The approach gives Providence St. Joseph the flexibility to fund and grow programs in subject areas and markets where it has the greatest need for specialized staff. And Burton says the health system can enhance education subsidies to incentivize employees and other students to enter fields where the demand is highest.

"We developed a prioritization and funding rubric based on the business case that takes into account difficult-to-fill positions and the costs to fill them, forecasted retirements, future growth and new models of care, and competitive realities in the marketplace," she says.

Providence St. Joseph offers tuition discounts for current employees and their dependents as a benefit of employment. For nonemployees it can shape educational financial support such as tuition subsidies and tuition forgiveness programs to encourage future employment at Providence St. Joseph ministries.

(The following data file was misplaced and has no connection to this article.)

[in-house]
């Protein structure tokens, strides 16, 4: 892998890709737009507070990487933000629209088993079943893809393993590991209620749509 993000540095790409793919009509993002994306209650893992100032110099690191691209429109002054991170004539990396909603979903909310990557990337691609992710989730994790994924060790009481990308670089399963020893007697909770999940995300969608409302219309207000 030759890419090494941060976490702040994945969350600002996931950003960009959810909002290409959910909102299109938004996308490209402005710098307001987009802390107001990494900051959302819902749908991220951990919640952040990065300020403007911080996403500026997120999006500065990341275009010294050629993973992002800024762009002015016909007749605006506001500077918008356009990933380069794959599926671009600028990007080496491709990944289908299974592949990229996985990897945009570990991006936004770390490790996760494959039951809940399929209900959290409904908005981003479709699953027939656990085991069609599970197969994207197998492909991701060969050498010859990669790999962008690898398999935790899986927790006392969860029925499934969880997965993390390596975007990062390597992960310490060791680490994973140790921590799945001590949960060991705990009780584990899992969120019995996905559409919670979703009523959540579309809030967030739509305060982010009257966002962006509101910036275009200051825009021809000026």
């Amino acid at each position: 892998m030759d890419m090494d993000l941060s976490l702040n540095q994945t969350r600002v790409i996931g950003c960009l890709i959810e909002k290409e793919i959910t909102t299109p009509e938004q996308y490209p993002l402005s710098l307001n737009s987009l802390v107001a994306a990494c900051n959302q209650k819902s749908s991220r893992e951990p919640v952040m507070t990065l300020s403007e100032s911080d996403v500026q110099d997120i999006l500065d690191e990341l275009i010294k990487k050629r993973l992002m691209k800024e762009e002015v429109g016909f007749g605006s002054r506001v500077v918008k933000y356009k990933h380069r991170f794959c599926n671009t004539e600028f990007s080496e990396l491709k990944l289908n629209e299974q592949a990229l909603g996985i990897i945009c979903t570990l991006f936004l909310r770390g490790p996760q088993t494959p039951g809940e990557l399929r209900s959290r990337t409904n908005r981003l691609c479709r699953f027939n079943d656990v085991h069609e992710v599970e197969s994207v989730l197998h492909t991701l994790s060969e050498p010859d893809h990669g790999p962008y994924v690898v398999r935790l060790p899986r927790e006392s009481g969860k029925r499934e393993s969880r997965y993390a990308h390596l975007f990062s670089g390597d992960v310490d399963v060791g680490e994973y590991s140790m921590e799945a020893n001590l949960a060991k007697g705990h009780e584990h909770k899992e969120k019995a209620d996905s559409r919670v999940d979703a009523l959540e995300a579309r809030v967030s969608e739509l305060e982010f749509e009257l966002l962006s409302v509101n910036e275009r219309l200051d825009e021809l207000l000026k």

Burton says the financial support is vital to success in workforce planning, "but it's not always easy to figure out the right mix of incentive programs, reflecting our relative needs and demand. Each program will be handled a little differently," she says. Pilot programs throughout the system help refine each new program.

Help wanted: nurses, surgical techs
Much of the early focus of programming is on training nurses. Burton says Providence St. Joseph faces a "tsunami" of nurse retirements over the next five to 10 years. "Over the next 10 years we will need to hire fourfold what we have to hire now," she says. "We could not even meet our forecasted demand if we hired every graduate of every nursing BSN program in the seven states where we do business."

University Of Providence
As part of their distance-learning curriculum in a University of Providence medical assistant certificate program, Amber “Rose” Hall adjusts a sling for her “patient,” fellow student Stephanie Tobias. The women are participating in a skills lab held at the Providence Medical Group’s primary care clinic in Wilsonville, Ore. Because Tobias is employed by Providence St. Joseph and Hall’s mother works for the system, both women receive reduced tuition.